Ger­man, French lead­ers in pub­lic show of unity

Gulf Times - - EUROPE -

One hun­dred years af­ter the guns of World War I fell silent, the lead­ers of France and Ger­many held hands and rested their heads against one an­other in a poignant cer­e­mony to mark the sign­ing of the Ar­mistice peace agree­ment.

Pres­i­dent Em­manuel Macron and Ger­man Chan­cel­lor An­gela Merkel in­spected troops from a joint Franco-Ger­man Bri­gade be­fore un­veil­ing a plaque pay­ing trib­ute to the rec­on­cil­i­a­tion and re­newed friend­ship be­tween the foes of two world wars.

More than 3mn French and Ger­man troops were among an es­ti­mated 10mn sol­diers who died in the Great War of 19141918.

Much of the heav­i­est fight­ing was in trenches in north­ern France and Bel­gium.

A Ger­man del­e­ga­tion signed the Ar­mistice be­fore sun­rise on No­vem­ber 11, 1918, in a pri­vate train be­long­ing to the com­man­der of French forces, Fer­di­nand Foch, parked on rail track run­ning through the Com­piegne For­est.

Hours later, at 11am, the war ended.

“Europe has been at peace for 73 years. It is at peace be­cause we want it to be, be­cause Ger­many and France want peace,” Macron told sev­eral young­sters, with Merkel at his side, re­fer­ring to the peace since the end of World War II in 1945.

“And so the mes­sage, if we want to live up to the sac­ri­fice of those sol­diers who said ‘Never again!’, is to never yield to our weak­est in­stincts, nor to ef­forts to di­vide us.”

In a pow­er­ful show of unity, Macron and Merkel sat in­side the re­con­structed teak-lined rail wagon in which the peace char­ter was signed and looked through a book of remembrance.

Af­ter each signed the book, they held hands a sec­ond time.

The last time French and Ger­man del­e­ga­tions had sat in the same place was when Nazi Ger­many’s Adolf Hitler forced the sur­ren­der of French au­thor­i­ties af­ter in­vad­ing in 1940.

Since World War II, France and Ger­many have driven tighter Eu­ro­pean co-op­er­a­tion and the Eu­ro­pean Union has be­come the world’s largest trad­ing bloc.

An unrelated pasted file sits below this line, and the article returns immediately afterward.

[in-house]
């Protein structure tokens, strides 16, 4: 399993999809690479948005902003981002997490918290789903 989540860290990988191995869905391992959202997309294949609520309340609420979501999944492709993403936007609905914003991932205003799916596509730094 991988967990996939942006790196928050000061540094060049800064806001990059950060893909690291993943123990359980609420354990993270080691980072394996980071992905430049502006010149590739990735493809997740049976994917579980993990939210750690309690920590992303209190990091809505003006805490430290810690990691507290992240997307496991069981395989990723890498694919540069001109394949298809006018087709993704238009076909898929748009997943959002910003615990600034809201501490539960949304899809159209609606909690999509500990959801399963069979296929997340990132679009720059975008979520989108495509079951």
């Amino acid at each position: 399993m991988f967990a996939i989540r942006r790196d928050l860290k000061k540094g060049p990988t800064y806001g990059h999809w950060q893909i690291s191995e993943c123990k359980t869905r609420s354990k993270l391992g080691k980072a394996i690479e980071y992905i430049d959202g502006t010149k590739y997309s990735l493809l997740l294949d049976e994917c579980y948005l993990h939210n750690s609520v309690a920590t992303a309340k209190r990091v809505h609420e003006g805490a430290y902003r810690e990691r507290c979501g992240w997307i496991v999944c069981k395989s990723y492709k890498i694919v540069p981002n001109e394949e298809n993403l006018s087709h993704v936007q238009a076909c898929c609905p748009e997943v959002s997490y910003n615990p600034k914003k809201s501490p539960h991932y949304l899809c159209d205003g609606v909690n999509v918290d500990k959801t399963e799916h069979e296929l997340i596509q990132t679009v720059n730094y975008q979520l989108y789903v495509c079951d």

Macron, 40, an ar­dent de­fender of a closer Europe, has turned to Merkel to help him forge deeper eco­nomic in­te­gra­tion within the EU’s sin­gle cur­rency bloc, as well as more col­lab­o­ra­tion on mat­ters such as de­fence and im­mi­gra­tion.

For years, Merkel, 64, had waited for a French leader with Macron’s zest for Europe.

How­ever, the fragility of her gov­ern­ing coali­tion and her own weak­ened lead­er­ship, as well as mis­giv­ings over as­pects of Macron’s vi­sion for re­newal, have meant she has not moved as quickly as Macron would have liked.

This past week, the French leader has toured sites that once lay along the western front, from the bat­tle­fields of Ver­dun in the east to the im­pos­ing Thiep­val me­mo­rial over­look­ing the Somme val­ley.

There, he and Bri­tish Prime Min­is­ter Theresa May to­gether laid a wreath on Fri­day.

Along the way, he has warned of the ris­ing threat to Europe posed by a resur­gence in na­tion­al­ism.

“Na­tion­al­ism is ris­ing across Europe, the na­tion­al­ism that de­mands the clos­ing of fron­tiers, which preaches re­jec­tion of the other,” he said in a ra­dio in­ter­view on Tues­day. “It is play­ing on fears, ev­ery­where. Europe is in­creas­ingly frac­tured.”

A Ger­man bu­gler stands ready near a big screen show­ing Merkel and Macron tak­ing part in a French-Ger­man cer­e­mony in the clear­ing of Rethon­des (the Glade of the Ar­mistice) in Com­piegne, north­ern France, as part of com­mem­o­ra­tions mark­ing the 100th an­niver­sary of the No­vem­ber 11, 1918 ar­mistice that ended World War I.

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